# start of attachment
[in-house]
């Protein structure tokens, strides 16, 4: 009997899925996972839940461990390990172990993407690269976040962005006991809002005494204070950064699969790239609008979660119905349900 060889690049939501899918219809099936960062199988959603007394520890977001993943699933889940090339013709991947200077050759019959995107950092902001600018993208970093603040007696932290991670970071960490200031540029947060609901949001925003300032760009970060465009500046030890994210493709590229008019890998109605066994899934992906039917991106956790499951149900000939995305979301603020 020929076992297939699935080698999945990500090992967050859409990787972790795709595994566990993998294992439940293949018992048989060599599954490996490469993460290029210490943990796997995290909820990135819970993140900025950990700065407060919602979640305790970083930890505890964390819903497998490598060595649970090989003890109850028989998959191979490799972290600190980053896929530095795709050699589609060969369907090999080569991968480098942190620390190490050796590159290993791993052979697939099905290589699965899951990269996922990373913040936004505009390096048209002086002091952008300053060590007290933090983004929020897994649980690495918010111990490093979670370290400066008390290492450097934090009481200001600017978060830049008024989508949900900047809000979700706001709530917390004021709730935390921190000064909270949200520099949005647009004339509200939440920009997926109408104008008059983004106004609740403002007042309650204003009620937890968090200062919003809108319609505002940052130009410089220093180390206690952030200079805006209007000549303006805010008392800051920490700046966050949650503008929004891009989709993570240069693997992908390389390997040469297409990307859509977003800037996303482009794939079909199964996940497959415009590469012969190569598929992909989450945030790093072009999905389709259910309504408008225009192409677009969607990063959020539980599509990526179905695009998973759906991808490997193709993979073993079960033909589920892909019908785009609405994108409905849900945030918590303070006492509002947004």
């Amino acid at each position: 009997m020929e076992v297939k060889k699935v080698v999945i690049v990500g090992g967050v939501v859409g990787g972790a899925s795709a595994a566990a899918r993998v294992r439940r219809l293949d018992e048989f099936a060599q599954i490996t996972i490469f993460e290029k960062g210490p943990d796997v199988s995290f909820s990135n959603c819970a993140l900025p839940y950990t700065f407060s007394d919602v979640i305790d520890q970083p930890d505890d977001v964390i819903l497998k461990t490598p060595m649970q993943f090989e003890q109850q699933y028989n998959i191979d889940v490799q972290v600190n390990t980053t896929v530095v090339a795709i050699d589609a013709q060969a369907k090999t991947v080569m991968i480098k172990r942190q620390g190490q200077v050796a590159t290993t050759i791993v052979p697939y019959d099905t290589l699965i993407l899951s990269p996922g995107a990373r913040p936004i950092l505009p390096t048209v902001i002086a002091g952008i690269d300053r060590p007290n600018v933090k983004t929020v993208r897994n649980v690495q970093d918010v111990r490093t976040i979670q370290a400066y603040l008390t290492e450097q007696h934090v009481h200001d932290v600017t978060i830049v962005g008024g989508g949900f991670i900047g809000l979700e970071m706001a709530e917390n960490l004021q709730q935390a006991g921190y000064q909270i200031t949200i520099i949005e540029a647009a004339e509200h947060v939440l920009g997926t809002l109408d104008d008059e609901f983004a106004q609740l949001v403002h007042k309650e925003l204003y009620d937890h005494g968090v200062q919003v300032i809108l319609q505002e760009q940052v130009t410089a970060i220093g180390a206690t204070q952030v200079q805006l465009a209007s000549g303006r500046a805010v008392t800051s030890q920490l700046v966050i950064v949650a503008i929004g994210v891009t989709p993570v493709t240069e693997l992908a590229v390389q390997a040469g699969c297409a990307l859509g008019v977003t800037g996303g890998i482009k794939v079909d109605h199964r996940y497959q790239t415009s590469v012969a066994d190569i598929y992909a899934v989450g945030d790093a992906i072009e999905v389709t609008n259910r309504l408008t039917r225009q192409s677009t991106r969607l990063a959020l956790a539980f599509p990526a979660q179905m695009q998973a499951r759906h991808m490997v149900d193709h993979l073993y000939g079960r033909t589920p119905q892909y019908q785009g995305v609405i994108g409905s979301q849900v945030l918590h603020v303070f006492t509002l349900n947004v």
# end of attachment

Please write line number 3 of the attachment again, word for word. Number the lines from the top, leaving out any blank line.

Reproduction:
């Amino acid at each position: 009997m020929e076992v297939k060889k699935v080698v999945i690049v990500g090992g967050v939501v859409g990787g972790a899925s795709a595994a566990a899918r993998v294992r439940r219809l293949d018992e048989f099936a060599q599954i490996t996972i490469f993460e290029k960062g210490p943990d796997v199988s995290f909820s990135n959603c819970a993140l900025p839940y950990t700065f407060s007394d919602v979640i305790d520890q970083p930890d505890d977001v964390i819903l497998k461990t490598p060595m649970q993943f090989e003890q109850q699933y028989n998959i191979d889940v490799q972290v600190n390990t980053t896929v530095v090339a795709i050699d589609a013709q060969a369907k090999t991947v080569m991968i480098k172990r942190q620390g190490q200077v050796a590159t290993t050759i791993v052979p697939y019959d099905t290589l699965i993407l899951s990269p996922g995107a990373r913040p936004i950092l505009p390096t048209v902001i002086a002091g952008i690269d300053r060590p007290n600018v933090k983004t929020v993208r897994n649980v690495q970093d918010v111990r490093t976040i979670q370290a400066y603040l008390t290492e450097q007696h934090v009481h200001d932290v600017t978060i830049v962005g008024g989508g949900f991670i900047g809000l979700e970071m706001a709530e917390n960490l004021q709730q935390a006991g921190y000064q909270i200031t949200i520099i949005e540029a647009a004339e509200h947060v939440l920009g997926t809002l109408d104008d008059e609901f983004a106004q609740l949001v403002h007042k309650e925003l204003y009620d937890h005494g968090v200062q919003v300032i809108l319609q505002e760009q940052v130009t410089a970060i220093g180390a206690t204070q952030v200079q805006l465009a209007s000549g303006r500046a805010v008392t800051s030890q920490l700046v966050i950064v949650a503008i929004g994210v891009t989709p993570v493709t240069e693997l992908a590229v390389q390997a040469g699969c297409a990307l859509g008019v977003t800037g996303g890998i482009k794939v079909d109605h199964r996940y497959q790239t415009s590469v012969a066994d190569i598929y992909a899934v989450g945030d790093a992906i072009e999905v389709t609008n259910r309504l408008t039917r225009q192409s677009t991106r969607l990063a959020l956790a539980f599509p990526a979660q179905m695009q998973a499951r759906h991808m490997v149900d193709h993979l073993y000939g079960r033909t589920p119905q892909y019908q785009g995305v609405i994108g409905s979301q849900v945030l918590h603020v303070f006492t509002l349900n947004v």